12 March 2022

Helmbarten und Halberts

 Alex Schroeder created a rules-light RPG loosely based on the principles of "classic" Traveller, the science fiction game - more specifically, the 1977 or 1981 versions of the so-called "little black books" with some inspired parts from the latest edition of Traveller. 

The German version of the game is called Helmbarten, and Peter Frölich and I helped translate that into the English version called Halberts. Four of us - Alex as referee, Peter, PresGas, and I - have been playtesting the included setting and the rules. Notes on our sessions and characters can be found here.

Unlike Paul Elliot's Mercator or Doc Grognard's Adventurer, Helmbarten is not a straight historical or fantasy adaptation of the original Traveller rules, and doesn't require having access to any of the Traveller books. Instead, it draws inspiration from what sets Traveller apart from other RPGs with origins from the same time - simple task resolution, easy character generation, and (perhaps the biggest difference of all) entirely front-loaded character advancement. 

It doesn't focus on, or even have rules for, gaining experience or item acquisition to increase character power during play - as a player you determine how much risk you want the character to undergo to continue to advance at the time of creation, and then you play that character.

To explain a bit: 

A character in Helmbarten doesn't advance in the fashion of D&D and the other RPGs inspired or derived from it. A Helmbarten character develops in 4-year blocks at the time of creation. At the end of each 4-year stint, the player determines if misfortune strikes the character, and (presuming the character hasn't died) determines if they want to continue in the same career for another 4 years, take a year off to attempt to switch careers, or simply begin adventuring at their current state of advancement. Increasing age and increasing likelihood of a stroke of misfortune are weighed against gaining new skills or increasing those the character already has, as well as the final material or social benefits the character will have once they start adventuring.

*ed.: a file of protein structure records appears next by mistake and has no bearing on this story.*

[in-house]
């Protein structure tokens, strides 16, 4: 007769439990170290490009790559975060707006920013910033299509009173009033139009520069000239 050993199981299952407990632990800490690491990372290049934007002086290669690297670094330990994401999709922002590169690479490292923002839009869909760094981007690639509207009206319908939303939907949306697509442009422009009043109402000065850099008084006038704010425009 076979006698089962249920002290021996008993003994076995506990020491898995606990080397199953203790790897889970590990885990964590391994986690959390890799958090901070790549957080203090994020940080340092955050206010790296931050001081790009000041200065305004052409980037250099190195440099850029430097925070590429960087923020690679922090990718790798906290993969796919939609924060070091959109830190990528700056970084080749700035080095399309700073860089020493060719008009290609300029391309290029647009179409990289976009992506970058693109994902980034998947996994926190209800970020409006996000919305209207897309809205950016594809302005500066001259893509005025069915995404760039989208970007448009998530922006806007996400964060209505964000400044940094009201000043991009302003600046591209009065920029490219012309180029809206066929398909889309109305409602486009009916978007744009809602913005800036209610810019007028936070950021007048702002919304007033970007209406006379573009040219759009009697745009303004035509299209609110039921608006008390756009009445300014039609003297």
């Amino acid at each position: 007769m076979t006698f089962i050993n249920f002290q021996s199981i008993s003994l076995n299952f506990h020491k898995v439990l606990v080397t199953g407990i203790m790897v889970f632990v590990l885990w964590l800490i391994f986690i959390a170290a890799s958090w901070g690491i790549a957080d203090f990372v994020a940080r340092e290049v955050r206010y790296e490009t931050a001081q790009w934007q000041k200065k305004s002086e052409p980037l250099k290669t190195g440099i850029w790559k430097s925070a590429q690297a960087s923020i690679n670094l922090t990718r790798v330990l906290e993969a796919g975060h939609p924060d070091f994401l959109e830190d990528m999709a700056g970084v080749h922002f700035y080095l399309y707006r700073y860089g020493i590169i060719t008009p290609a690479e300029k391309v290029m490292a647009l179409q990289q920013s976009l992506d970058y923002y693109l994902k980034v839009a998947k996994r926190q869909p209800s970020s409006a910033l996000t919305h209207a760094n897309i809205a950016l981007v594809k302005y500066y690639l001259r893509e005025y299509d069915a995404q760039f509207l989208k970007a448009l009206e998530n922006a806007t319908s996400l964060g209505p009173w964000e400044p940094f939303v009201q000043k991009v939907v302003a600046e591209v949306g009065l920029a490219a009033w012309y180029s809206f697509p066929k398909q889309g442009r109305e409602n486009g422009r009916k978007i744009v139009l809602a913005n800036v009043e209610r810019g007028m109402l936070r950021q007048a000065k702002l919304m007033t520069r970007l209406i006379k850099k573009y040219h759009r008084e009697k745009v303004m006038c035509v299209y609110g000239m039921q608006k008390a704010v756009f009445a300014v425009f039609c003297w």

The lack of resource acquisition and management during play really makes Helmbarten play differently - you're not out to gain money or experience to improve your character's hit point total or gain the next feat, or learn new spells, and there's no tree of magic items to "climb" to ensure you have the proper power level or build. Your character's survivability (their three physical stats, combined) represent all of the "hit points" your character will ever have.

The default setting is a fantasy Alpine region with a Merovingian feel, but the framework for populating the game world and fleshing it out make it really easy to develop different settings. I myself am working on putting together a few "supplements" that are based around the Sea Peoples of the Mediterranean, an Avestan setting, and an ancient-era Fertile Crescent inspired setting.

As I mentioned earlier, the four of us have been playtesting.  I've become quite immersed in the setting, and I have particularly enjoyed the way the process of character creation generates a character and then gets out of the way of gameplay. No messing around with experience points or gold or consumable resource management - you just "run what you brung".

Our game sessions are short by modern conventions (roughly two hours every two weeks), and our "backstory" is comprised mainly of what we generated through random rolls on the career tables as we generated our characters, mixed with emergent backstory developing through our interactions with Alex's NPCs. It plays like it reads on paper -  a rules-light game system for a short series of adventures that everyone just has a lot of fun with. For me it's also been really immersive in ways I didn't expect.

Maybe it's related to the way that the character advancement is out of the picture once you've created a character. It could also be that I am playing with great players (Peter and PresGas), or that Alex is a fantastic referee, or that because our sessions are short we really focus on playing. It might be that this game really strikes on the key points of what I've always wanted from an RPG. I suspect it's all of that combined that has made this one of the most enjoyable games I've ever played in.